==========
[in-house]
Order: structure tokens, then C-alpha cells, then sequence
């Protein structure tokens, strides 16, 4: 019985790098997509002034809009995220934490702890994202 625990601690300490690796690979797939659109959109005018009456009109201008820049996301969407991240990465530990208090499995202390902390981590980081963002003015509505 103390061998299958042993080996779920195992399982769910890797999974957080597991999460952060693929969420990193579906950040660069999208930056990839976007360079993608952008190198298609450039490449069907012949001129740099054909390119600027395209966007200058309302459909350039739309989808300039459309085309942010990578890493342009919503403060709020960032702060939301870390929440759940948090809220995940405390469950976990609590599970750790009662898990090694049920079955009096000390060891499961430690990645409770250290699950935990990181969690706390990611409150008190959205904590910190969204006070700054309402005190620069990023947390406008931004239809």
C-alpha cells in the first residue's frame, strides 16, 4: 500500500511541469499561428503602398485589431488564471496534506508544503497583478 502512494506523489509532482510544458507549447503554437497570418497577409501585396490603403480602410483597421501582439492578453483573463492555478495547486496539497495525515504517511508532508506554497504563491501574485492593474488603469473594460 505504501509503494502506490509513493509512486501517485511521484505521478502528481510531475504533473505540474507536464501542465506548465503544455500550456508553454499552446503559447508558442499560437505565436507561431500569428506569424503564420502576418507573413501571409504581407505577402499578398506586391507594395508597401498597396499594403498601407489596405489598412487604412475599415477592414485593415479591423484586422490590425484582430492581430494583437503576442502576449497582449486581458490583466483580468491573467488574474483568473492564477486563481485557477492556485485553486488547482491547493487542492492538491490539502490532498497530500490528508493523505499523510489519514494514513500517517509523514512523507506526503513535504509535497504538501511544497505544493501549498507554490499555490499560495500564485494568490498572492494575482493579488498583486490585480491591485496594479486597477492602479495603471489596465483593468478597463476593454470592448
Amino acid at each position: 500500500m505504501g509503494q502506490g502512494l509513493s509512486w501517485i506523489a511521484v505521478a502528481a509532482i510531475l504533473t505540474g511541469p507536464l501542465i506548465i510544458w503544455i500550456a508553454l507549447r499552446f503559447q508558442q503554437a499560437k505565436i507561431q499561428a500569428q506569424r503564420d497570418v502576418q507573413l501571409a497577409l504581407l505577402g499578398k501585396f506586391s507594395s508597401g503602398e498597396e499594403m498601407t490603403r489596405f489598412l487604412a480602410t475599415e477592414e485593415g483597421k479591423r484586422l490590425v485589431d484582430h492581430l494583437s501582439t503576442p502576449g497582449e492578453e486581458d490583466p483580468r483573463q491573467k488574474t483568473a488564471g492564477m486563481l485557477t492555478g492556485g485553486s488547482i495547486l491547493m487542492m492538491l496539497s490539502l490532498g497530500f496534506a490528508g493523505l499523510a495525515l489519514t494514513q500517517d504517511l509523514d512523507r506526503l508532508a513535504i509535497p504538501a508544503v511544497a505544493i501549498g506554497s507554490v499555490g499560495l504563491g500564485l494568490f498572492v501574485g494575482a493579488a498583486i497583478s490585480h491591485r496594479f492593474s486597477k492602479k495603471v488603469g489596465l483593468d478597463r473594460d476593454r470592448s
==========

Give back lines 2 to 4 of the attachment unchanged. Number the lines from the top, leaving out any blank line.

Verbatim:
Order: structure tokens, then C-alpha cells, then sequence
């Protein structure tokens, strides 16, 4: 019985790098997509002034809009995220934490702890994202 625990601690300490690796690979797939659109959109005018009456009109201008820049996301969407991240990465530990208090499995202390902390981590980081963002003015509505 103390061998299958042993080996779920195992399982769910890797999974957080597991999460952060693929969420990193579906950040660069999208930056990839976007360079993608952008190198298609450039490449069907012949001129740099054909390119600027395209966007200058309302459909350039739309989808300039459309085309942010990578890493342009919503403060709020960032702060939301870390929440759940948090809220995940405390469950976990609590599970750790009662898990090694049920079955009096000390060891499961430690990645409770250290699950935990990181969690706390990611409150008190959205904590910190969204006070700054309402005190620069990023947390406008931004239809």
C-alpha cells in the first residue's frame, strides 16, 4: 500500500511541469499561428503602398485589431488564471496534506508544503497583478 502512494506523489509532482510544458507549447503554437497570418497577409501585396490603403480602410483597421501582439492578453483573463492555478495547486496539497495525515504517511508532508506554497504563491501574485492593474488603469473594460 505504501509503494502506490509513493509512486501517485511521484505521478502528481510531475504533473505540474507536464501542465506548465503544455500550456508553454499552446503559447508558442499560437505565436507561431500569428506569424503564420502576418507573413501571409504581407505577402499578398506586391507594395508597401498597396499594403498601407489596405489598412487604412475599415477592414485593415479591423484586422490590425484582430492581430494583437503576442502576449497582449486581458490583466483580468491573467488574474483568473492564477486563481485557477492556485485553486488547482491547493487542492492538491490539502490532498497530500490528508493523505499523510489519514494514513500517517509523514512523507506526503513535504509535497504538501511544497505544493501549498507554490499555490499560495500564485494568490498572492494575482493579488498583486490585480491591485496594479486597477492602479495603471489596465483593468478597463476593454470592448